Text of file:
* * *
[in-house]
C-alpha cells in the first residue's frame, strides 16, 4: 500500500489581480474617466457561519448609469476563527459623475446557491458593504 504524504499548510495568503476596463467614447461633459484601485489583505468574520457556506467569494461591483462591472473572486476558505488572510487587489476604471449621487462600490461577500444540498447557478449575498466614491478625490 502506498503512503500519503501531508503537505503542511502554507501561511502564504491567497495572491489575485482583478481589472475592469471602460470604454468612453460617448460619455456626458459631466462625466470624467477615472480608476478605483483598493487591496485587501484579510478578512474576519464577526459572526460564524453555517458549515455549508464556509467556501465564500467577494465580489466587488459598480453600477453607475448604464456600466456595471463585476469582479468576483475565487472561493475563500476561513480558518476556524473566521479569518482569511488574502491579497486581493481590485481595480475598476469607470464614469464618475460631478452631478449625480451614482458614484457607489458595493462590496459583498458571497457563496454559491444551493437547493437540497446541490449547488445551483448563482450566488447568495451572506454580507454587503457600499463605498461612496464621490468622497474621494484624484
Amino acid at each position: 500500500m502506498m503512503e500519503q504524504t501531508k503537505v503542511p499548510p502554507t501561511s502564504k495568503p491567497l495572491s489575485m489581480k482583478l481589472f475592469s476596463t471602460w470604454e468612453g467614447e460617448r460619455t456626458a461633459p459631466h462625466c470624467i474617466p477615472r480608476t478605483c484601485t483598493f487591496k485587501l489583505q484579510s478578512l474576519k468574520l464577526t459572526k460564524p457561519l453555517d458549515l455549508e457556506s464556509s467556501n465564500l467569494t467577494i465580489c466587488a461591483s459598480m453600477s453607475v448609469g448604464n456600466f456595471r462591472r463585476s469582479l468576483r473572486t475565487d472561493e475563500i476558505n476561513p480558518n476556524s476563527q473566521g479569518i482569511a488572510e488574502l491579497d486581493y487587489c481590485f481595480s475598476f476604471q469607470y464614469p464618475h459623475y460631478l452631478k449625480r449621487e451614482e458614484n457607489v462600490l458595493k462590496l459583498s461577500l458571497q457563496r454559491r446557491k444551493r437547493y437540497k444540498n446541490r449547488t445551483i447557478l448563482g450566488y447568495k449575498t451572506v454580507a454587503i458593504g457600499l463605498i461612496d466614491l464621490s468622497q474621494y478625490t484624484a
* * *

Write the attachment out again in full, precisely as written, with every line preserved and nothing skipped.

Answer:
[in-house]
C-alpha cells in the first residue's frame, strides 16, 4: 500500500489581480474617466457561519448609469476563527459623475446557491458593504 504524504499548510495568503476596463467614447461633459484601485489583505468574520457556506467569494461591483462591472473572486476558505488572510487587489476604471449621487462600490461577500444540498447557478449575498466614491478625490 502506498503512503500519503501531508503537505503542511502554507501561511502564504491567497495572491489575485482583478481589472475592469471602460470604454468612453460617448460619455456626458459631466462625466470624467477615472480608476478605483483598493487591496485587501484579510478578512474576519464577526459572526460564524453555517458549515455549508464556509467556501465564500467577494465580489466587488459598480453600477453607475448604464456600466456595471463585476469582479468576483475565487472561493475563500476561513480558518476556524473566521479569518482569511488574502491579497486581493481590485481595480475598476469607470464614469464618475460631478452631478449625480451614482458614484457607489458595493462590496459583498458571497457563496454559491444551493437547493437540497446541490449547488445551483448563482450566488447568495451572506454580507454587503457600499463605498461612496464621490468622497474621494484624484
Amino acid at each position: 500500500m502506498m503512503e500519503q504524504t501531508k503537505v503542511p499548510p502554507t501561511s502564504k495568503p491567497l495572491s489575485m489581480k482583478l481589472f475592469s476596463t471602460w470604454e468612453g467614447e460617448r460619455t456626458a461633459p459631466h462625466c470624467i474617466p477615472r480608476t478605483c484601485t483598493f487591496k485587501l489583505q484579510s478578512l474576519k468574520l464577526t459572526k460564524p457561519l453555517d458549515l455549508e457556506s464556509s467556501n465564500l467569494t467577494i465580489c466587488a461591483s459598480m453600477s453607475v448609469g448604464n456600466f456595471r462591472r463585476s469582479l468576483r473572486t475565487d472561493e475563500i476558505n476561513p480558518n476556524s476563527q473566521g479569518i482569511a488572510e488574502l491579497d486581493y487587489c481590485f481595480s475598476f476604471q469607470y464614469p464618475h459623475y460631478l452631478k449625480r449621487e451614482e458614484n457607489v462600490l458595493k462590496l459583498s461577500l458571497q457563496r454559491r446557491k444551493r437547493y437540497k444540498n446541490r449547488t445551483i447557478l448563482g450566488y447568495k449575498t451572506v454580507a454587503i458593504g457600499l463605498i461612496d466614491l464621490s468622497q474621494y478625490t484624484a